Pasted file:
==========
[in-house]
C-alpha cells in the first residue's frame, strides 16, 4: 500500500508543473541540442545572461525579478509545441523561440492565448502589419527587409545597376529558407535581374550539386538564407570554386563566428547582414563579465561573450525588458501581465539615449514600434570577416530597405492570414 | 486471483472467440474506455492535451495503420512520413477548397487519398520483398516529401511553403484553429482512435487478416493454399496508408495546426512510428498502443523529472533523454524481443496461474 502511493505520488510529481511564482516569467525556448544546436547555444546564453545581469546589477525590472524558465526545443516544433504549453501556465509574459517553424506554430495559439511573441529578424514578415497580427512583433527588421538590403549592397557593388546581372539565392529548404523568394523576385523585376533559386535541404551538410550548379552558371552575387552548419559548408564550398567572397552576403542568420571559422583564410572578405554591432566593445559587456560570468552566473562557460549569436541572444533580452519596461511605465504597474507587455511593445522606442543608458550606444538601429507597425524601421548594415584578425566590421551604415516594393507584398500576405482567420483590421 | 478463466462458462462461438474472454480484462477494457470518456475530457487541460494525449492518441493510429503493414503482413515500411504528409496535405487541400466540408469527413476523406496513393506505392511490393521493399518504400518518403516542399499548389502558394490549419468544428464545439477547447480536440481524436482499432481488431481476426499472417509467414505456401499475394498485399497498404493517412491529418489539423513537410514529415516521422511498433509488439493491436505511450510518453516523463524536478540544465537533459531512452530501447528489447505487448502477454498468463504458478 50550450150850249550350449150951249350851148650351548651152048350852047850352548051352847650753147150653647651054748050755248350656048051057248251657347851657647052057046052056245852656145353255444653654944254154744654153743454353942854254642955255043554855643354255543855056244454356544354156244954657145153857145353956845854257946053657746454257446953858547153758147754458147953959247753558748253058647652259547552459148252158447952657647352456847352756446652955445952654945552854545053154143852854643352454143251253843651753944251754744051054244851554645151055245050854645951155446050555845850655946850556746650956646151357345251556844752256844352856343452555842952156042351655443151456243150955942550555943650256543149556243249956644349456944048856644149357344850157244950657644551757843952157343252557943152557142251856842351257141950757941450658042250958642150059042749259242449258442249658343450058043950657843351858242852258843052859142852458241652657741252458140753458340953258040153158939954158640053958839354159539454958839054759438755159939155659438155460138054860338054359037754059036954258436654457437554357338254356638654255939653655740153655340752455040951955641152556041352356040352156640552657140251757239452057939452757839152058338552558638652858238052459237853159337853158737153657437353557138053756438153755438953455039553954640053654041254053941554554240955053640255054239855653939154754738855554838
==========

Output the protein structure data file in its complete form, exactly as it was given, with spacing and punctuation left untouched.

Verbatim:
[in-house]
C-alpha cells in the first residue's frame, strides 16, 4: 500500500508543473541540442545572461525579478509545441523561440492565448502589419527587409545597376529558407535581374550539386538564407570554386563566428547582414563579465561573450525588458501581465539615449514600434570577416530597405492570414 | 486471483472467440474506455492535451495503420512520413477548397487519398520483398516529401511553403484553429482512435487478416493454399496508408495546426512510428498502443523529472533523454524481443496461474 502511493505520488510529481511564482516569467525556448544546436547555444546564453545581469546589477525590472524558465526545443516544433504549453501556465509574459517553424506554430495559439511573441529578424514578415497580427512583433527588421538590403549592397557593388546581372539565392529548404523568394523576385523585376533559386535541404551538410550548379552558371552575387552548419559548408564550398567572397552576403542568420571559422583564410572578405554591432566593445559587456560570468552566473562557460549569436541572444533580452519596461511605465504597474507587455511593445522606442543608458550606444538601429507597425524601421548594415584578425566590421551604415516594393507584398500576405482567420483590421 | 478463466462458462462461438474472454480484462477494457470518456475530457487541460494525449492518441493510429503493414503482413515500411504528409496535405487541400466540408469527413476523406496513393506505392511490393521493399518504400518518403516542399499548389502558394490549419468544428464545439477547447480536440481524436482499432481488431481476426499472417509467414505456401499475394498485399497498404493517412491529418489539423513537410514529415516521422511498433509488439493491436505511450510518453516523463524536478540544465537533459531512452530501447528489447505487448502477454498468463504458478 50550450150850249550350449150951249350851148650351548651152048350852047850352548051352847650753147150653647651054748050755248350656048051057248251657347851657647052057046052056245852656145353255444653654944254154744654153743454353942854254642955255043554855643354255543855056244454356544354156244954657145153857145353956845854257946053657746454257446953858547153758147754458147953959247753558748253058647652259547552459148252158447952657647352456847352756446652955445952654945552854545053154143852854643352454143251253843651753944251754744051054244851554645151055245050854645951155446050555845850655946850556746650956646151357345251556844752256844352856343452555842952156042351655443151456243150955942550555943650256543149556243249956644349456944048856644149357344850157244950657644551757843952157343252557943152557142251856842351257141950757941450658042250958642150059042749259242449258442249658343450058043950657843351858242852258843052859142852458241652657741252458140753458340953258040153158939954158640053958839354159539454958839054759438755159939155659438155460138054860338054359037754059036954258436654457437554357338254356638654255939653655740153655340752455040951955641152556041352356040352156640552657140251757239452057939452757839152058338552558638652858238052459237853159337853158737153657437353557138053756438153755438953455039553954640053654041254053941554554240955053640255054239855653939154754738855554838